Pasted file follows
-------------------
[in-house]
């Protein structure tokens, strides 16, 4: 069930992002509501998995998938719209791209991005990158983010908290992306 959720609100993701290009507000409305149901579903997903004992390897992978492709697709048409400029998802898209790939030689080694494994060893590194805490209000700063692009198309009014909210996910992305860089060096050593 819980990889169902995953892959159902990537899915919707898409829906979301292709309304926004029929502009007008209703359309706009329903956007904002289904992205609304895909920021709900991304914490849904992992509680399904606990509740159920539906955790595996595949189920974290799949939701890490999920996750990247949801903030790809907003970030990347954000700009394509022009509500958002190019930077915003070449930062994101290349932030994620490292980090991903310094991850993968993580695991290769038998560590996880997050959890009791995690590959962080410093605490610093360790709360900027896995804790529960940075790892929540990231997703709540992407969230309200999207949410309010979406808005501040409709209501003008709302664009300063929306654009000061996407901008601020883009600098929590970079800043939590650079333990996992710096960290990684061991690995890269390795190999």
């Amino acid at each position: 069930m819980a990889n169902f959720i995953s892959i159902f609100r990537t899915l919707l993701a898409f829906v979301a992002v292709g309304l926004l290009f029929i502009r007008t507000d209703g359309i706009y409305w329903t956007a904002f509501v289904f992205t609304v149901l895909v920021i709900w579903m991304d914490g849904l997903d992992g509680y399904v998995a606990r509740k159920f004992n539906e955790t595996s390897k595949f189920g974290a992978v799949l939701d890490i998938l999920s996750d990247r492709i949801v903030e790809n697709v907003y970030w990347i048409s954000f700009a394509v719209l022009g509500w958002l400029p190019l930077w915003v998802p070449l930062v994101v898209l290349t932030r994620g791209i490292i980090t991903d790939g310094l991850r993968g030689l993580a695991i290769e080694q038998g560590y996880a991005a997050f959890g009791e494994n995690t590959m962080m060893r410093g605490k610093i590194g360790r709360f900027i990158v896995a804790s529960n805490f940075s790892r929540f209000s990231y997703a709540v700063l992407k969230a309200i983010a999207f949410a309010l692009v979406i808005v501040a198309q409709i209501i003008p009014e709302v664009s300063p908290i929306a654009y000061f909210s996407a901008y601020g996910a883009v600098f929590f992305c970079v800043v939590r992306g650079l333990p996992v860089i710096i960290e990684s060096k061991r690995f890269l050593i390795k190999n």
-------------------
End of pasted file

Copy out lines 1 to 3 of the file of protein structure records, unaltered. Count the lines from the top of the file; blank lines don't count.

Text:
[in-house]
């Protein structure tokens, strides 16, 4: 069930992002509501998995998938719209791209991005990158983010908290992306 959720609100993701290009507000409305149901579903997903004992390897992978492709697709048409400029998802898209790939030689080694494994060893590194805490209000700063692009198309009014909210996910992305860089060096050593 819980990889169902995953892959159902990537899915919707898409829906979301292709309304926004029929502009007008209703359309706009329903956007904002289904992205609304895909920021709900991304914490849904992992509680399904606990509740159920539906955790595996595949189920974290799949939701890490999920996750990247949801903030790809907003970030990347954000700009394509022009509500958002190019930077915003070449930062994101290349932030994620490292980090991903310094991850993968993580695991290769038998560590996880997050959890009791995690590959962080410093605490610093360790709360900027896995804790529960940075790892929540990231997703709540992407969230309200999207949410309010979406808005501040409709209501003008709302664009300063929306654009000061996407901008601020883009600098929590970079800043939590650079333990996992710096960290990684061991690995890269390795190999």
């Amino acid at each position: 069930m819980a990889n169902f959720i995953s892959i159902f609100r990537t899915l919707l993701a898409f829906v979301a992002v292709g309304l926004l290009f029929i502009r007008t507000d209703g359309i706009y409305w329903t956007a904002f509501v289904f992205t609304v149901l895909v920021i709900w579903m991304d914490g849904l997903d992992g509680y399904v998995a606990r509740k159920f004992n539906e955790t595996s390897k595949f189920g974290a992978v799949l939701d890490i998938l999920s996750d990247r492709i949801v903030e790809n697709v907003y970030w990347i048409s954000f700009a394509v719209l022009g509500w958002l400029p190019l930077w915003v998802p070449l930062v994101v898209l290349t932030r994620g791209i490292i980090t991903d790939g310094l991850r993968g030689l993580a695991i290769e080694q038998g560590y996880a991005a997050f959890g009791e494994n995690t590959m962080m060893r410093g605490k610093i590194g360790r709360f900027i990158v896995a804790s529960n805490f940075s790892r929540f209000s990231y997703a709540v700063l992407k969230a309200i983010a999207f949410a309010l692009v979406i808005v501040a198309q409709i209501i003008p009014e709302v664009s300063p908290i929306a654009y000061f909210s996407a901008y601020g996910a883009v600098f929590f992305c970079v800043v939590r992306g650079l333990p996992v860089i710096i960290e990684s060096k061991r690995f890269l050593i390795k190999n």